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United States v. Warwick

United States District Court, D. New Mexico

October 30, 2017

UNITED STATES OF AMERICA, Plaintiff,
v.
WILLIAM DOUGLAS WARWICK, Defendant.

          MEMORANDUM OPINION AND ORDER

          M. CHRISTINA ARMIJO, JUDGE

         THIS MATTER is before the Court on the United States' Motion in Limine to Exclude Irrelevant Evidence. [Doc. 92');">92] The Court, having considered the parties' submissions, the relevant law, and being otherwise fully advised in the premises, hereby GRANTS-IN-PART and DENIES-IN-PART the Motion.

         The United States seeks to prevent Defendant from testifying or otherwise presenting evidence that "his criminal acts are excusable or otherwise justifiable because: a) [Defendant believes] that the 2nd Amendment to the United States Constitution supersedes 18 U.S.C. §92');">922(g) rendering the statute unconstitutional; and b) he makes methamphetamine as a medication to treat his ailments." [Doc. 92');">92, p. 2] The specifics of the parties' arguments are discussed as necessary below.

         DISCUSSION

         Defendant's Belief about the Second Amendment

         Defendant argues that his testimony concerning his belief that the Second Amendment allows him to possess firearms "regardless of his alleged status as either a drug user or a convicted felon" is relevant and permissible under Federal Rule of Evidence 402. [Doc. 104');">104, pp. 1, 4] Defendant relies on analysis by the Court in United States v. Courtney, 960 F.Supp.2d 1152, 1163-1168, 1196-97 (D.N.M. 2013) (discussing the Framer's view of the Sixth Amendment and concluding that certain Framers believed that juries should have the power of nullification). Accordingly, Defendant argues that:

While Mr. Warwick may not have a right to a jury instruction regarding jury nullification, the power of a jury to find a defendant not guilty despite the evidence still exists. As such, the reasons behind Mr. Warwick's alleged possession of the firearms and his beliefs surrounding his understanding of the Second Amendment become relevant as they may assist the jury in rendering a verdict in the matter. Should the jury wish to exercise its role as arbiter of the fairness of the law and its applicability in this matter, it must have information from the defendant to help guide and support its decision making process.
Mr. Warwick is of the belief that application of 18 U.S.C. § 92');">922 to him is inappropriate given the freedoms granted by the Second Amendment and that the jury in his case should have the opportunity to weigh in on the fairness of the statute. Accordingly, since a jury could rule in favor of Mr. Warwick simply because they believe that the law is unfair, Mr. Warwick's beliefs concerning the Second Amendment are relevant because it might help a juror make such a decision.

[Doc. 104');">104, p. 4');">p. 4] Neither the rules of evidence nor controlling case authority supports Defendant's position.

         "Evidence is relevant if: (a) it has any tendency to make a fact more or less probable than it would be without the evidence; and (b) the fact is of consequence in determining the action." Fed.R.Evid. 401. It is the Court's duty to instruct the jury as to what the law is, and, accordingly, Mr. Warwick's belief as to what the Second Amendment means is irrelevant. Fed.R.Evid. 401, 402; United States v. Grismore, 546 F.2d 844, 849 (10th Cir. 1976) ("It is well-established that the court instructs the jury as to the rules of law and that the jury applies the facts as they find them to those rules.. . .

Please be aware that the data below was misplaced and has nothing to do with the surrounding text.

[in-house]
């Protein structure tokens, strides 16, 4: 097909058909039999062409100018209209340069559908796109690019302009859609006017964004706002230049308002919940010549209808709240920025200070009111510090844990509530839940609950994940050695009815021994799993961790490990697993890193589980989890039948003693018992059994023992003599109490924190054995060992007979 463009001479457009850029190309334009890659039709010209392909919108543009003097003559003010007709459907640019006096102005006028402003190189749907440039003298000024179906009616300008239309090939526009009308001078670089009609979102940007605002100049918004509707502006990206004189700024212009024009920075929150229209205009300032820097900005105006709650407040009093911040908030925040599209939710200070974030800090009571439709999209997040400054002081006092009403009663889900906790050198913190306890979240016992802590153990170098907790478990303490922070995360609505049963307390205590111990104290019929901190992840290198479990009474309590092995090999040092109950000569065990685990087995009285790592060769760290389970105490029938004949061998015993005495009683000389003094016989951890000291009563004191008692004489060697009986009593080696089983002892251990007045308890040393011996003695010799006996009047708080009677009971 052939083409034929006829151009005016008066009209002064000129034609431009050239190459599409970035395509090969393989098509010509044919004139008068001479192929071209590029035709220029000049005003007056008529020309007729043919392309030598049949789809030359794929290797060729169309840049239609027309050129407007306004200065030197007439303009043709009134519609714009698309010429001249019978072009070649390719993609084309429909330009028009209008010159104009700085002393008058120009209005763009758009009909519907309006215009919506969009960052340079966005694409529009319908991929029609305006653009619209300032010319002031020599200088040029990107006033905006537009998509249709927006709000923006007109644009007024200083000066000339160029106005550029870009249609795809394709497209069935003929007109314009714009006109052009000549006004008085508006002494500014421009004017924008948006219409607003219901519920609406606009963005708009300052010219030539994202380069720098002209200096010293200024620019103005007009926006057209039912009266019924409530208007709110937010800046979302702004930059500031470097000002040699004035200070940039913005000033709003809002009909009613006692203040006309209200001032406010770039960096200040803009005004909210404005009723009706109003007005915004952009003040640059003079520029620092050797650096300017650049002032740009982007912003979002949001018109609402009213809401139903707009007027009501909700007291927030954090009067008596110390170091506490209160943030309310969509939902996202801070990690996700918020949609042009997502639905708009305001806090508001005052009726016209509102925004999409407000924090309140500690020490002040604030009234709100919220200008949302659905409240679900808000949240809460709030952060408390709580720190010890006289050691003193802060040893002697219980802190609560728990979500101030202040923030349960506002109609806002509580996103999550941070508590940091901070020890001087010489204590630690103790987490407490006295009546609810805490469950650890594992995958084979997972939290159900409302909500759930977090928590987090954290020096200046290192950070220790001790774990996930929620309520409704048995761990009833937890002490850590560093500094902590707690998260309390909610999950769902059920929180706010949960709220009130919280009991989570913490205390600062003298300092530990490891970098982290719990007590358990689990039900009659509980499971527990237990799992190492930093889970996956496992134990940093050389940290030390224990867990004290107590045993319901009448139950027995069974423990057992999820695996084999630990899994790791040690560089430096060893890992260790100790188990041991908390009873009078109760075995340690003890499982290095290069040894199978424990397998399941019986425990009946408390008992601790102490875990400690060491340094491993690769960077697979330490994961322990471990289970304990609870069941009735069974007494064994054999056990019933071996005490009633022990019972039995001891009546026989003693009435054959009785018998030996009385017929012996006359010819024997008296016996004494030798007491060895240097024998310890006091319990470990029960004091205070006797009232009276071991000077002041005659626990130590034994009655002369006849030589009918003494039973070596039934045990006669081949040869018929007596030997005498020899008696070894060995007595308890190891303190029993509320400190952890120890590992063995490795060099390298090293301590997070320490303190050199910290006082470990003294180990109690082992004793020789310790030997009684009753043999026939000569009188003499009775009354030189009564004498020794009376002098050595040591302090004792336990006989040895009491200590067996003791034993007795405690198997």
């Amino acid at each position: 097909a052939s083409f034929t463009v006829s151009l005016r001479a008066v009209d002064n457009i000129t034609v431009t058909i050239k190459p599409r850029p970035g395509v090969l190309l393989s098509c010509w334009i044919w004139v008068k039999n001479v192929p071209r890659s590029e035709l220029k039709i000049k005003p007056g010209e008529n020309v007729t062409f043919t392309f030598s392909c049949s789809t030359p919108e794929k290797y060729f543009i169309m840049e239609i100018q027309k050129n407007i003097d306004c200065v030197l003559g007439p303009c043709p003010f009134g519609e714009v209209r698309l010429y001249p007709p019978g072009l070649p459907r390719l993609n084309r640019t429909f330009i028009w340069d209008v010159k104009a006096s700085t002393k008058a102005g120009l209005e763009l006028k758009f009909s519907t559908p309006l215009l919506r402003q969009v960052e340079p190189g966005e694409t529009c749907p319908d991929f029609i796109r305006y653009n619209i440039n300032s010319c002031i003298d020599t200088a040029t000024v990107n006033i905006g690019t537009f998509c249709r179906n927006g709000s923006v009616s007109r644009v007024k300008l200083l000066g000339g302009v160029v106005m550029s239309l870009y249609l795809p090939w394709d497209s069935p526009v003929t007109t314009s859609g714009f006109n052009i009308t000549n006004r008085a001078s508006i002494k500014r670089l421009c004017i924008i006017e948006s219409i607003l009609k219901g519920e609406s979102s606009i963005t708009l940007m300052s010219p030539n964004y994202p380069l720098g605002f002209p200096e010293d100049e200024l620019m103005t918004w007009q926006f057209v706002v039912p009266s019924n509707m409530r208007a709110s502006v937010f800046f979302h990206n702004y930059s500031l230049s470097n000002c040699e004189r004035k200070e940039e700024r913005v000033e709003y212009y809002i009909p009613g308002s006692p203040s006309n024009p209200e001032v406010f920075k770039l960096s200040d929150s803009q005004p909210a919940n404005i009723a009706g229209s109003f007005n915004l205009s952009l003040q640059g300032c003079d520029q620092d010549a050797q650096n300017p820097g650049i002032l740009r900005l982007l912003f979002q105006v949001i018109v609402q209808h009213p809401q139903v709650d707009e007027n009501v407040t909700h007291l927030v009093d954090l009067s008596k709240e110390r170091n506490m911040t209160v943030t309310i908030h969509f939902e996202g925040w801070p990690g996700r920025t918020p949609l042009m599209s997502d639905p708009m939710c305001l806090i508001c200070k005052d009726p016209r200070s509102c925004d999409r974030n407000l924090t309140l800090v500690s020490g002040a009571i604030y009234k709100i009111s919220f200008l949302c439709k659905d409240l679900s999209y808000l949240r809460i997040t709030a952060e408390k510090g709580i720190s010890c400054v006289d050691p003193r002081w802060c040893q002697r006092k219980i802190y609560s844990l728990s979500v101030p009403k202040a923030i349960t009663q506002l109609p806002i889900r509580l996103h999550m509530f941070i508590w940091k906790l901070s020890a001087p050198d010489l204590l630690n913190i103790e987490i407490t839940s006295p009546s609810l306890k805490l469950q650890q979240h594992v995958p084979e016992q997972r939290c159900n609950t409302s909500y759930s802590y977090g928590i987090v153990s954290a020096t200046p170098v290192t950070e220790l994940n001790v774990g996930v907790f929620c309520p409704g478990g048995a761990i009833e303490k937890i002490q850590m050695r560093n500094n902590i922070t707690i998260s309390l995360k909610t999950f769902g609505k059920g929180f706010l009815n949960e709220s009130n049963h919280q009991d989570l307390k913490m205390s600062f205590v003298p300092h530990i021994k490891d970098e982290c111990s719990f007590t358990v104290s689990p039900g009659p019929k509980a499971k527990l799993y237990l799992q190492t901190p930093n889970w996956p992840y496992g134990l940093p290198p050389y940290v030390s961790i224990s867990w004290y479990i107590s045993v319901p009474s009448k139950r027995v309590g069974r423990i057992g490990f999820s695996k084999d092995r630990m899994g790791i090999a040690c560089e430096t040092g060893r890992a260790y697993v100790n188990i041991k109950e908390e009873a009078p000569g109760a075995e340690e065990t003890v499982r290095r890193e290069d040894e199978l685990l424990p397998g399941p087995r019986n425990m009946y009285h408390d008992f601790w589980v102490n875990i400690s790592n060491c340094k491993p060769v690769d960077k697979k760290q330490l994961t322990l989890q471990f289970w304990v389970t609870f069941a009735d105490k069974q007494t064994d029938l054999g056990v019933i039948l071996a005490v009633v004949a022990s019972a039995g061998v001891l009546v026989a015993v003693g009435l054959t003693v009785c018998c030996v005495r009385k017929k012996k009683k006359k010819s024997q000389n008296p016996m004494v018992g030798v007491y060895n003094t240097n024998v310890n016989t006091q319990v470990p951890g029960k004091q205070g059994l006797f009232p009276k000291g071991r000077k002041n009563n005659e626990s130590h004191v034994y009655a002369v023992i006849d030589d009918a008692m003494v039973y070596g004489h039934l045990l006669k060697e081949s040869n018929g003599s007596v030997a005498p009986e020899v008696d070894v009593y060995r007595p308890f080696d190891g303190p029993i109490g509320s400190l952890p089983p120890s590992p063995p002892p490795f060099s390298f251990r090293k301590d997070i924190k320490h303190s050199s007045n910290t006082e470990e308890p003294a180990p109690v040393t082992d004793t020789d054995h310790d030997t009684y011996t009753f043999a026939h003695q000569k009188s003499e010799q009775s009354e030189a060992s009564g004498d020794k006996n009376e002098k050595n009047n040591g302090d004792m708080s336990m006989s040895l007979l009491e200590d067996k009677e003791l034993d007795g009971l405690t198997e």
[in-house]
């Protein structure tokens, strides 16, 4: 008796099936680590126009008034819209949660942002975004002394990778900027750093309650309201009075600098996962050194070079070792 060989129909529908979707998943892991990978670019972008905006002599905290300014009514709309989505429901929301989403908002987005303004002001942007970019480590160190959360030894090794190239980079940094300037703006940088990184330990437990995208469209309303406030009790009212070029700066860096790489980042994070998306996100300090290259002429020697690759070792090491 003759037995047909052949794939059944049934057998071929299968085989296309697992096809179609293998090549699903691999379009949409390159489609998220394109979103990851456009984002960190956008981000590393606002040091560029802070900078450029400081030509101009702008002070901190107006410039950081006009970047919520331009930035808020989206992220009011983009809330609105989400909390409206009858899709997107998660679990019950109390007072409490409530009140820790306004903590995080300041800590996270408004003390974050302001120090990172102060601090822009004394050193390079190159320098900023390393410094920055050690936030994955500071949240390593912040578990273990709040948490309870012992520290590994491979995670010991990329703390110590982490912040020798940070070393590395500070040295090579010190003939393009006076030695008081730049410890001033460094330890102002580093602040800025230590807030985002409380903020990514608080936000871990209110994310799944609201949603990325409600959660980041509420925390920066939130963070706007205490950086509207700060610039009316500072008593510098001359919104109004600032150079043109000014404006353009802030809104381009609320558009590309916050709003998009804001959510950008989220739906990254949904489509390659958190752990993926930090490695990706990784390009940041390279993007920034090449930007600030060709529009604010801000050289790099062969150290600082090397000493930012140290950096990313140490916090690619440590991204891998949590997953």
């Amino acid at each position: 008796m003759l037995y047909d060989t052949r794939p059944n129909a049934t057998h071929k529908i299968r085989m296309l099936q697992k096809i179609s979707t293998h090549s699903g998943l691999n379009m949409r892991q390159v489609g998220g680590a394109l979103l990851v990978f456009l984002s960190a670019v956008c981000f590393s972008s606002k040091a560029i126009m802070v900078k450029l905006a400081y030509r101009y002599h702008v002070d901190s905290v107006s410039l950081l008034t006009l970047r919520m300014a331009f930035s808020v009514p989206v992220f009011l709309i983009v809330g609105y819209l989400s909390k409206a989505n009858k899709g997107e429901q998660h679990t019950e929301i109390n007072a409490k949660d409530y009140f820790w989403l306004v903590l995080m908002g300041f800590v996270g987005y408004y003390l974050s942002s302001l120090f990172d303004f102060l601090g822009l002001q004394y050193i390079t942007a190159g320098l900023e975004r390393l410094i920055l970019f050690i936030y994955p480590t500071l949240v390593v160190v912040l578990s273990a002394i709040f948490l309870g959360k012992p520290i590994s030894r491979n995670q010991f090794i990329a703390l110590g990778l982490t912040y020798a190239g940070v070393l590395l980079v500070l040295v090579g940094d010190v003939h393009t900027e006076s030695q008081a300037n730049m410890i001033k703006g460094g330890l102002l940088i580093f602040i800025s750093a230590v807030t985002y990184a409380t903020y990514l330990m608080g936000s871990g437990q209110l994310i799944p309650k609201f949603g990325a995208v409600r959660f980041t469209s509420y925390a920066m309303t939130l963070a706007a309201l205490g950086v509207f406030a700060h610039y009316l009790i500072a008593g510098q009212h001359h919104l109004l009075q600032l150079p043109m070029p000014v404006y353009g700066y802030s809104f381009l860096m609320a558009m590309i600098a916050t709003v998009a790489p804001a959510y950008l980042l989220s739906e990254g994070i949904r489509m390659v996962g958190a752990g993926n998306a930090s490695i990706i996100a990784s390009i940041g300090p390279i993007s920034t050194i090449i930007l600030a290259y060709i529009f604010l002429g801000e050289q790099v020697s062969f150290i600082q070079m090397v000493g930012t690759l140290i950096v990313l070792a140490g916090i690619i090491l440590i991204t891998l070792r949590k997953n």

A criminal defendant is not, of course, entitled to have the jury instructed that they can disregard the law." (Internal quotation marks and citations omitted)); see also Braswell v. United States, 224 F.2d 706, 710 (10th Cir. 1955) (holding that mistaken understanding regarding one's status as a person prohibited from possessing a firearm was a mistake of law, and thus, "no defense").

         Defendant relies on the decision in Courtney to argue that jury nullification has a role within the judicial system, and therefore, testimony which would "help a juror make" a decision that a "law is unfair" should be permitted. [Doc. 104');">104, pp. 2-4] I am not persuaded. The discussion in Courtney regarding the role of jury nullification was dicta and is not controlling, either on the issue of jury instructions (the issue in Courtney) or on the issue of evidentiary matters (the issue here). In Courtney, the Court stated that the defendant

perhaps should be afforded the opportunity to have the Court instruct the jury, or his counsel be allowed to tell the jury, that, if it finds "the law arising in the case is different from that which the court advances, " the jurors are "bound by their oaths, by their duty to their creator and themselves, to pronounce according to their own convictions, " rather than according to the dictates of the law.

Courtney, 960 F.Supp.2d at 1196. However, the Courtney court ultimately held that, while it believed that current Supreme Court and Tenth Circuit law refusing to allow the Court to instruct a jury regarding the possible penalties for conviction is "inconsistent with the Framers' intent in ratifying the Sixth Amendment jury trial right, " controlling law required denial of the requested instruction. Id. at 1196-97. The defendant ...


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